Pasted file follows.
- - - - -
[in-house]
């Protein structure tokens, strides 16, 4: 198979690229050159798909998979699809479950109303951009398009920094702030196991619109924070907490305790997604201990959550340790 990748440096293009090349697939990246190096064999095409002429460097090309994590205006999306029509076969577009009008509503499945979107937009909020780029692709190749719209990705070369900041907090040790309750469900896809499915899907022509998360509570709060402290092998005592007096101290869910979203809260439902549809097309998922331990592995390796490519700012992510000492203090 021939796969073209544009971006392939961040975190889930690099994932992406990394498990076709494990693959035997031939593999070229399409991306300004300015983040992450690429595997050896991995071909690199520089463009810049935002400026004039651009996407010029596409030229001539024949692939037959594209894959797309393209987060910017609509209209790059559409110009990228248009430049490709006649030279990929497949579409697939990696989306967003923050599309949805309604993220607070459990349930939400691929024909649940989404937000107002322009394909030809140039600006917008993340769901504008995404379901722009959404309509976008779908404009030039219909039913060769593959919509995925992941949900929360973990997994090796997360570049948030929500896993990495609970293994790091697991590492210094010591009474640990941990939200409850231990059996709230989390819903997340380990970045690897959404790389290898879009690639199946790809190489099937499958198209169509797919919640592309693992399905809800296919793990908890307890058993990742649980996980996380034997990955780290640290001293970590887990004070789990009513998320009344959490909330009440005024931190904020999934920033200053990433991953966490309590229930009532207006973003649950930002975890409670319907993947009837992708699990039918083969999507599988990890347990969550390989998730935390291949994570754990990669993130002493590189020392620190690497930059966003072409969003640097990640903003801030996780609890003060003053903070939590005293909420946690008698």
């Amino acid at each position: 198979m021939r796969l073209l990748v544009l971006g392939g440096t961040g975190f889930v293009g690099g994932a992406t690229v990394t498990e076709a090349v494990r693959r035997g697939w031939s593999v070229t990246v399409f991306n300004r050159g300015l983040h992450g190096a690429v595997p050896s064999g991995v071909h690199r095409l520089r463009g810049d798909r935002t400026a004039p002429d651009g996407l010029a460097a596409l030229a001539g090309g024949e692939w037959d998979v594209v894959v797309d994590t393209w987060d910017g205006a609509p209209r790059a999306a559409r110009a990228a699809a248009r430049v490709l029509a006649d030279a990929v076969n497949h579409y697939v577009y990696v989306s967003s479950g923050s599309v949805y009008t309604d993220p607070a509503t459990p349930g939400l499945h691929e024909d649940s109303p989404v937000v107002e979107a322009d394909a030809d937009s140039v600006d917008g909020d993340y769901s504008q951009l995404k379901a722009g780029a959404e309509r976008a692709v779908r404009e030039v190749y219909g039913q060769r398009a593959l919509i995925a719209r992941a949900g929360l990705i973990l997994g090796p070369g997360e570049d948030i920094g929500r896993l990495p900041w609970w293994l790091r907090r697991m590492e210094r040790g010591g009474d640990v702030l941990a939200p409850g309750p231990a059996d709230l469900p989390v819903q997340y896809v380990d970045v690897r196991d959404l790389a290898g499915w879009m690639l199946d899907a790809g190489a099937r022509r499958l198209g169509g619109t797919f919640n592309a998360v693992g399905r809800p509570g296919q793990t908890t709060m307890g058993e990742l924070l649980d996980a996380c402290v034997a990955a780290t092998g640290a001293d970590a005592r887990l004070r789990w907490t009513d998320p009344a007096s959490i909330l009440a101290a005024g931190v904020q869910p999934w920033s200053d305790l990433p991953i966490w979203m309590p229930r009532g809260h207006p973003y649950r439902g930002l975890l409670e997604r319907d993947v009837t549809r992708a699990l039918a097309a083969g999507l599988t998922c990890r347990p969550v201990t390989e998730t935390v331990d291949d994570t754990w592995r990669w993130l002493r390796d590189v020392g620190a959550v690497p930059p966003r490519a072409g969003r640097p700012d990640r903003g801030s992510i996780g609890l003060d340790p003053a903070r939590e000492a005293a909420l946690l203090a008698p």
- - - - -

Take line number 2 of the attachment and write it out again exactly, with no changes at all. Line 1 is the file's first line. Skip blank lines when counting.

């Protein structure tokens, strides 16, 4: 198979690229050159798909998979699809479950109303951009398009920094702030196991619109924070907490305790997604201990959550340790 990748440096293009090349697939990246190096064999095409002429460097090309994590205006999306029509076969577009009008509503499945979107937009909020780029692709190749719209990705070369900041907090040790309750469900896809499915899907022509998360509570709060402290092998005592007096101290869910979203809260439902549809097309998922331990592995390796490519700012992510000492203090 021939796969073209544009971006392939961040975190889930690099994932992406990394498990076709494990693959035997031939593999070229399409991306300004300015983040992450690429595997050896991995071909690199520089463009810049935002400026004039651009996407010029596409030229001539024949692939037959594209894959797309393209987060910017609509209209790059559409110009990228248009430049490709006649030279990929497949579409697939990696989306967003923050599309949805309604993220607070459990349930939400691929024909649940989404937000107002322009394909030809140039600006917008993340769901504008995404379901722009959404309509976008779908404009030039219909039913060769593959919509995925992941949900929360973990997994090796997360570049948030929500896993990495609970293994790091697991590492210094010591009474640990941990939200409850231990059996709230989390819903997340380990970045690897959404790389290898879009690639199946790809190489099937499958198209169509797919919640592309693992399905809800296919793990908890307890058993990742649980996980996380034997990955780290640290001293970590887990004070789990009513998320009344959490909330009440005024931190904020999934920033200053990433991953966490309590229930009532207006973003649950930002975890409670319907993947009837992708699990039918083969999507599988990890347990969550390989998730935390291949994570754990990669993130002493590189020392620190690497930059966003072409969003640097990640903003801030996780609890003060003053903070939590005293909420946690008698």